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  • Writer's pictureAdrian Bethune

Why All Teachers Need to Know About Peak End Theory

Have you ever been on a fantastic holiday just to have the experience completely ruined by delayed flights home?

Our tendency to focus on the hassle and frustration of our final journey – rather than the 2 weeks of sun and relaxation we’ve had on holiday - is partly down to a psychological process known as Peak End Theory.

But what does this have to do with teaching? Understanding the theory and how we can use it to our advantage in the classroom might just transform our pupils’ experience of school.  

So, what is Peak End Theory?

Well, it's all about how we remember experiences. According to psychologists Daniel Kahneman and Barbara Fredrickson, we tend to judge our experiences based on two key moments: the peak (the most intense part) and the end. Forget about averaging out all the highs and lows; it's these peaks and endings that really stick in our minds. (Think disrupted flights!).

As teachers, it’s easy to feel the pressure to make every moment in the classroom a magical learning experience. But by applying Peak End Theory in our classrooms and focussing on creating moments of peak engagement throughout the day through playful and creative learning and by finishing the day with positive experiences, we’re creating overall positive associations with learning for our children.

Here are a few practical tips to try in your classroom:

1. Plan in your peaks: Think about the most engaging moments of your favourite lessons. Those "aha" moments, lively debates, or hands-on activities that had students buzzing with excitement? Those are your peaks! Be intentional about creating more of these moments in your lessons. Whether it's a thought-provoking question, a captivating story, or a fun experiment, aim to sprinkle your lessons with peaks that leave a lasting impression.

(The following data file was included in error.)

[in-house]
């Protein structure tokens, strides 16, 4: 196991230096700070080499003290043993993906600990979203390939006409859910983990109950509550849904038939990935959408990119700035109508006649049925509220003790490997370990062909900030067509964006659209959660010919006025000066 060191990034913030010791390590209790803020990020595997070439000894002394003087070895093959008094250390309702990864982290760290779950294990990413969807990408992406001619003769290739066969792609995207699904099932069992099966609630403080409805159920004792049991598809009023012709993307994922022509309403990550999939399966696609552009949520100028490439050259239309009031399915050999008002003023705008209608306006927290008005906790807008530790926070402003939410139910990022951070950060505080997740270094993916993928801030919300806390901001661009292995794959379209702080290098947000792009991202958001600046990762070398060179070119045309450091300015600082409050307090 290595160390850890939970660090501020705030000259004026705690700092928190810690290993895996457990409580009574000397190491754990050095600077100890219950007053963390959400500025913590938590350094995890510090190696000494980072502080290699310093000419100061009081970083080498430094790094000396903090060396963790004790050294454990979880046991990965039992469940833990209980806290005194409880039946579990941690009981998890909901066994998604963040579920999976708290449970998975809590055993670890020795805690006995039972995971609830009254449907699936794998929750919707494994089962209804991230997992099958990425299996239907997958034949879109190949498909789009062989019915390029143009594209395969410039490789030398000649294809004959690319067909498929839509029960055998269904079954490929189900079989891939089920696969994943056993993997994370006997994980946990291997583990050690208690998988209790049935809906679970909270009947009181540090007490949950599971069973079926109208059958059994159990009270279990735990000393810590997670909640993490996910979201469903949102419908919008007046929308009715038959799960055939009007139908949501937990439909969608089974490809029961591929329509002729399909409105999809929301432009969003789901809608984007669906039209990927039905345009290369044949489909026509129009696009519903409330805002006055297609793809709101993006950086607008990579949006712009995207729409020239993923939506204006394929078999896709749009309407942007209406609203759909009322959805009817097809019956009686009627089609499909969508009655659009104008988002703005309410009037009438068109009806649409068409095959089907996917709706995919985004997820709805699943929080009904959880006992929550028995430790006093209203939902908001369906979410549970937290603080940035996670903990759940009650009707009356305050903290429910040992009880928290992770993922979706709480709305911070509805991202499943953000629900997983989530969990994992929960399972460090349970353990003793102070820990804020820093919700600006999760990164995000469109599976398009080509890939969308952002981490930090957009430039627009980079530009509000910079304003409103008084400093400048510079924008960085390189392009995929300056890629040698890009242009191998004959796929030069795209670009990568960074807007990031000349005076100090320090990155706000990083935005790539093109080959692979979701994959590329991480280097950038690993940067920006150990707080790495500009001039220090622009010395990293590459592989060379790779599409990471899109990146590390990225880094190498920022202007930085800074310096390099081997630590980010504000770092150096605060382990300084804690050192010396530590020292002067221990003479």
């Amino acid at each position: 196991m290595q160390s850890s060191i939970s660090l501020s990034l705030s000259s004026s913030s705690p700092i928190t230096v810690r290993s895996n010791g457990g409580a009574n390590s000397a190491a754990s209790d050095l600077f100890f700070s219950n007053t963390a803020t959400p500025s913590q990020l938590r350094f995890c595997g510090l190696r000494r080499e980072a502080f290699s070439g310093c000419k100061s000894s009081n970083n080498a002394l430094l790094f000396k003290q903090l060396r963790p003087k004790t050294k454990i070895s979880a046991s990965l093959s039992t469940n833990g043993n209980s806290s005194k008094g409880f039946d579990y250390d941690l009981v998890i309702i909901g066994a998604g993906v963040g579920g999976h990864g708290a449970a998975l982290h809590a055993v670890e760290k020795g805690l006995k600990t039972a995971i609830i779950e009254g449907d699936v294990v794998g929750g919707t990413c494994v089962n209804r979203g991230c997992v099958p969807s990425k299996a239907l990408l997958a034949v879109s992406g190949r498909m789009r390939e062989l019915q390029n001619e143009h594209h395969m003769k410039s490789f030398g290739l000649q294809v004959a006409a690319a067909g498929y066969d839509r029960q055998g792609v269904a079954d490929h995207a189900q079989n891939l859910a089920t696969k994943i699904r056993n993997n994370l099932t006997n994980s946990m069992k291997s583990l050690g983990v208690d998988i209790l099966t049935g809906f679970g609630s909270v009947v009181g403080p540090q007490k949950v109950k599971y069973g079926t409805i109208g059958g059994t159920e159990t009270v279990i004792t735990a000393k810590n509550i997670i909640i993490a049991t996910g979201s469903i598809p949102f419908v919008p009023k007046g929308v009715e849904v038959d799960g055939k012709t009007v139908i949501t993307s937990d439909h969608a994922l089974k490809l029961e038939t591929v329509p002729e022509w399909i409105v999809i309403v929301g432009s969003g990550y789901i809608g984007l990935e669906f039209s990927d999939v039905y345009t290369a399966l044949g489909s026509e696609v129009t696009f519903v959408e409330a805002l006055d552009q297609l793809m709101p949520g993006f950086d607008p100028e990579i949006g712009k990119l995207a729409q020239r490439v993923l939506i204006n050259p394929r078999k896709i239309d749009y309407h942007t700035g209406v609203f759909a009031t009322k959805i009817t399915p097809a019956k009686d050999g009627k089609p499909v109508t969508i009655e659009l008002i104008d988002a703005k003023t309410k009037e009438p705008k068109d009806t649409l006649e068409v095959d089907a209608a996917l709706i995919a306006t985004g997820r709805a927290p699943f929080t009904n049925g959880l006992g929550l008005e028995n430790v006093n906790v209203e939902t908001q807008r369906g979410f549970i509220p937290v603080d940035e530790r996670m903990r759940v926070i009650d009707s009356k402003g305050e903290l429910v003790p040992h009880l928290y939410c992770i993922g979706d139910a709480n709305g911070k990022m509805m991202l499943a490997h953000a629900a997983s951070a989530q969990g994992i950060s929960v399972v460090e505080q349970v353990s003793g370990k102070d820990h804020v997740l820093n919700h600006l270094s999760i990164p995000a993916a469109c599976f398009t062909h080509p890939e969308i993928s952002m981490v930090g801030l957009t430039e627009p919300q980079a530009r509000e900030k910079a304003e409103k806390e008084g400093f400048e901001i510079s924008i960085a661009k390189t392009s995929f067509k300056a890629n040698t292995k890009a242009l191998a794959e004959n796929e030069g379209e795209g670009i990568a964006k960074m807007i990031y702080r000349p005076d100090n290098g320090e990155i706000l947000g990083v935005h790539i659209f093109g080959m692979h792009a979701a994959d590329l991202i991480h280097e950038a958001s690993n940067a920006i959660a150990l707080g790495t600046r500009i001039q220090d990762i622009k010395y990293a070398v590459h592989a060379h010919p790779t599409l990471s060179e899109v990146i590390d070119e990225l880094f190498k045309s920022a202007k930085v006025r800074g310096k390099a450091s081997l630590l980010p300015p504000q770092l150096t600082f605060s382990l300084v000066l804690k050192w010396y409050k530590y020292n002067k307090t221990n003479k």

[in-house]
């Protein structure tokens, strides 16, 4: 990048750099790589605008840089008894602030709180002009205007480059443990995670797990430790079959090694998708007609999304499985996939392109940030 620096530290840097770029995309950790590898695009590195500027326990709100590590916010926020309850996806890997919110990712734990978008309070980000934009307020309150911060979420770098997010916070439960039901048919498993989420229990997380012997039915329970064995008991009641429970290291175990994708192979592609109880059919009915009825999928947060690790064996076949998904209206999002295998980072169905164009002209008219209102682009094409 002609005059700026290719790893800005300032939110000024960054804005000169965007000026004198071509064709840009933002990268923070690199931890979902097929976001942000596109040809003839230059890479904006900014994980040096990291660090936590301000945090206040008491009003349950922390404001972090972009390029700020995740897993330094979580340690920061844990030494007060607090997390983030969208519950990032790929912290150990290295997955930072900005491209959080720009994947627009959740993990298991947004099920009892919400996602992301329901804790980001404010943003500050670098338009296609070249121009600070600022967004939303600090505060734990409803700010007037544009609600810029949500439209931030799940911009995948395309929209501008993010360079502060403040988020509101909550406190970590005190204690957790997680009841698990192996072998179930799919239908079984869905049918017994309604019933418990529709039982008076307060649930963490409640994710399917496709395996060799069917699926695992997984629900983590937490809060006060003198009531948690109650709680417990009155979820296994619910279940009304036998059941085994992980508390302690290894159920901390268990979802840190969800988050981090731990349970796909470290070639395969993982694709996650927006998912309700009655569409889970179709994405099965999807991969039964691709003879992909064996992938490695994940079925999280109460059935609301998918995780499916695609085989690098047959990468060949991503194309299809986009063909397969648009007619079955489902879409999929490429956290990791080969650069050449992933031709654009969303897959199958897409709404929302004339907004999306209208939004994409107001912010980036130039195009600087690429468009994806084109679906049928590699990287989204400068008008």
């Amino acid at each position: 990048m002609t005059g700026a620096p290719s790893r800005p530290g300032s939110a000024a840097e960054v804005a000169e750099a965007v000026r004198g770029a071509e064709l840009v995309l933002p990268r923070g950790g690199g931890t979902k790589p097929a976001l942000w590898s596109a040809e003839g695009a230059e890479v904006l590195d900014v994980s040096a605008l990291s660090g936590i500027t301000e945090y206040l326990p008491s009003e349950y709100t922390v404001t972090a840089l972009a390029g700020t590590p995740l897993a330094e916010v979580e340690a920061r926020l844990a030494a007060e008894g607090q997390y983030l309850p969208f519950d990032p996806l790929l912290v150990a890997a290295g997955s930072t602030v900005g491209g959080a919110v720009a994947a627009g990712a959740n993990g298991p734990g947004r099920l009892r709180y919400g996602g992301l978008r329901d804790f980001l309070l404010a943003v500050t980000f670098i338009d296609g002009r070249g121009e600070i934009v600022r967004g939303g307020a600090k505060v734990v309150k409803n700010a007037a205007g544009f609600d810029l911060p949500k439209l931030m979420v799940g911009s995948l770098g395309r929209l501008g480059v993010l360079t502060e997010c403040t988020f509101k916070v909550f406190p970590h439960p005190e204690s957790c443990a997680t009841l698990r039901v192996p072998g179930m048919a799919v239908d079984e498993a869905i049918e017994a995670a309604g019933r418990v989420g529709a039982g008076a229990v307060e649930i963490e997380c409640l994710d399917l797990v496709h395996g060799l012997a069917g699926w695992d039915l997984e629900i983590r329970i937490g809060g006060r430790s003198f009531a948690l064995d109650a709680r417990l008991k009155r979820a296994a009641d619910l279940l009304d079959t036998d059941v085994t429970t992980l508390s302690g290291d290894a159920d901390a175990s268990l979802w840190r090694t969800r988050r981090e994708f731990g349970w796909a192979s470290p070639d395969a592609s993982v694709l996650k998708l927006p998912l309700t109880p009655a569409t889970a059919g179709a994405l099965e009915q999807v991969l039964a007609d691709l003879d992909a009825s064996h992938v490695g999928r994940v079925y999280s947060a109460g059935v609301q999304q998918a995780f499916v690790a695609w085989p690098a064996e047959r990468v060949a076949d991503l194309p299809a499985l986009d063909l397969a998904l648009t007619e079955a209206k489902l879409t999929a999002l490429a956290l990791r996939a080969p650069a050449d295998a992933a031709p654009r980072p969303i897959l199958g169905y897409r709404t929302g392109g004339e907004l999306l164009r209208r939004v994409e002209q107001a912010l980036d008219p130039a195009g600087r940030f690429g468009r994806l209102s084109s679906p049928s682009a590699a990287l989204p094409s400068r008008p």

2. End on a High Note: Just like a good book or movie, how you wrap up a lesson or finish your day can make all the difference to your pupils’ overall experience of the day. Take a moment to reflect on what a typical ending looks like in your classroom. Do they fizzle out with a whimper, or do they go out with a bang? Aim to end on a high note—whether it's reading a chapter or two from a great story, a fun reflection activity, or playing some uplifting music or a funny Michael Rosen live poetry video. Leave them feeling energised and eager for more.

3. Embrace the Power of Feedback: Feedback is a vital part of the learning process, but it's not just about pointing out mistakes. Apply the principles of Peak End Theory to your feedback sessions by ensuring they end on a positive note. By wrapping-up with words of encouragement and support you will leave your pupils feeling empowered and motivated to keep pushing forward.

So, there you have it—Peak End Theory in a nutshell. It's not about adding more to your plate as a teacher; it's about making small tweaks that can have a big impact on the overall learning experience. Give it a try in your classroom, and who knows? You might just spark a quiet revolution in education. Happy teaching!

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